FOR THE PEOPLE
Vital Surgery, Precious Teaching — To Go
Ftook vacation and unpaid leave to
travel to Kampala, Uganda, for two
or 14 UNC doctors and nurses who
weeks in October, the trip was a chance to
make a big difference in a country where
few children with heart conditions get the
medical care they need — and a chance to
remember a lost friend.
Ugandan children with heart conditions
had nowhere to go for medical care. The
medical staff at Mulago hospital, the largest
state hospital in the country, did not have
the training or medical equipment to perform surgeries that are common in the
U.S. The Ugandan children either went
without surgery or traveled to other countries, including India or South Africa, if
their families could afford it.
And Dr. Keith Kocis, a pediatrician in
UNC’s pediatric intensive care unit, didn’t
know anything about global health. But
when he learned from the family of Amal
Murarka, a UNC doctor who died in a car
accident in 2003, that Murarka had done
research in Uganda, he started thinking
about that country.
“As we tried to make some sense of
that situation, it had a big impact on myself
and folks in the ICU,” Kocis said. “We
wanted to keep his memory alive.”
Kocis and others formed the Dr. Amal
Murarka International Pediatric Health
Foundation. Through donations from
Murarka’s father, other friends, family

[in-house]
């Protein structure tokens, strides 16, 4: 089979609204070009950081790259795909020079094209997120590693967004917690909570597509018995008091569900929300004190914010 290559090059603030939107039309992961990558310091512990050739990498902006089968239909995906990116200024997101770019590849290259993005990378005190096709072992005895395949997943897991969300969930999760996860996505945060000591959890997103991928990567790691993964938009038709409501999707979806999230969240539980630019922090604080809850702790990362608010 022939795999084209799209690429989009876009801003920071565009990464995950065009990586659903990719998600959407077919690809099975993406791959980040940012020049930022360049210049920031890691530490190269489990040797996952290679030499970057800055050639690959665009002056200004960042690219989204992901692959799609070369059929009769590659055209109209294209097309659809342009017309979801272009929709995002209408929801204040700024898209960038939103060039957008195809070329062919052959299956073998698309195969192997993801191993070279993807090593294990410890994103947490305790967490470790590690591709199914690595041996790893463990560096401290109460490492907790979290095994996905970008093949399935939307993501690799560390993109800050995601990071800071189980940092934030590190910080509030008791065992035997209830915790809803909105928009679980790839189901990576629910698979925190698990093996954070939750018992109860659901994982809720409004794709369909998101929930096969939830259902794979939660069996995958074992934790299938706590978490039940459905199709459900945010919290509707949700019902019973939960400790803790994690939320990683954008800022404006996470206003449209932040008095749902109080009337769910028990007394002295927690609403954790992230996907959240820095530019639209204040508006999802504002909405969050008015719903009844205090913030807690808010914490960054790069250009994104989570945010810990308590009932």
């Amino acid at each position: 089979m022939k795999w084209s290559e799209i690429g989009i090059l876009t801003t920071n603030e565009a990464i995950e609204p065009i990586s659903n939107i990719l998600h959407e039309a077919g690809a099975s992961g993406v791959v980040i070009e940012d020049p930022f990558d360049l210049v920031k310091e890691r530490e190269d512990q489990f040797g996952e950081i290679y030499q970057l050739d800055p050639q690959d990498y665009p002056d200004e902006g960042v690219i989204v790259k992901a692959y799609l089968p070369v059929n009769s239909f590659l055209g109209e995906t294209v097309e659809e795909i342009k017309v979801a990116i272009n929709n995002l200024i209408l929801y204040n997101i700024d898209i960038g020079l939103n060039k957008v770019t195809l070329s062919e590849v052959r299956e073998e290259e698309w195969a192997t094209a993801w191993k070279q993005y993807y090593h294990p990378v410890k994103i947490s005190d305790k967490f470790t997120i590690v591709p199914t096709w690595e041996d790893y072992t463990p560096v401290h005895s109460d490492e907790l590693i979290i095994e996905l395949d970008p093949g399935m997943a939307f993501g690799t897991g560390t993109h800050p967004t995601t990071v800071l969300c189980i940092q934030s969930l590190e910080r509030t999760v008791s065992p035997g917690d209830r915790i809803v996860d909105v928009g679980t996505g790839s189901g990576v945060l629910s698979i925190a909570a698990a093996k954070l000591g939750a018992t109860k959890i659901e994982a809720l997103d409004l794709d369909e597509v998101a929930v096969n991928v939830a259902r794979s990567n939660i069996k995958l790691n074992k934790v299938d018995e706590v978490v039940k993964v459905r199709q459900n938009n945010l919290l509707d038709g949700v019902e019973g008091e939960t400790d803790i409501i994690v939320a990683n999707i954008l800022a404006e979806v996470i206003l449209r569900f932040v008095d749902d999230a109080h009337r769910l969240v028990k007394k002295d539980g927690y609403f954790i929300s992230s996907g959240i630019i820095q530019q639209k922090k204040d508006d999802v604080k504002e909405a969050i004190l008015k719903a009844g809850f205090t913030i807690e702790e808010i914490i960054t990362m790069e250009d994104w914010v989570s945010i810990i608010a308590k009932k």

members and co-workers, and with spon-sorship from corporate partners, Kocis was
able to take a team to Uganda for the first
time in the spring of 2005.
After the first trip, he knew there was a
gap volunteers from Chapel Hill could fill.
He partnered with Dr. Craig Sable, a
pediatric cardiologist at Children’s National
Medical Center in Washington, D.C., who
had done medical work in the Mulago hospital. The doctors worked together to establish a pediatric intensive care unit and surgical unit. They recruited specialized medical
personnel, including a pediatric cardiothoracic surgeon, surgeon assistants, an anesthesiologist, perfusionists, intensivists, physical
therapists and pediatric nurse practitioners.
PHOTOS COURTESY OF TEAM MEMBERS OF UNC PROJECT UGANDA
The medical team that traveled with
Kocis in October took most of a hospital
with them. Kocis worked with Samaritan’s
Purse, a nondenominational evangelical
Christian organization based in Boone that
provides international relief and medical
aid, to arrange the shipment of a cargo airplane’s worth of equipment and supplies.
The medical team checked another 36 bags
worth of supplies for the flight.
Clockwise from top: Dr. Michael
Mill performs surgery wearing Tar
Heel regalia; Esther, a Sudanese
refugee, shows her gratitude for
her operation; Karla Brown ’ 87
coaches Ugandan nurses; and Dr.
Keith Kocis works the telecommunications end of the mission.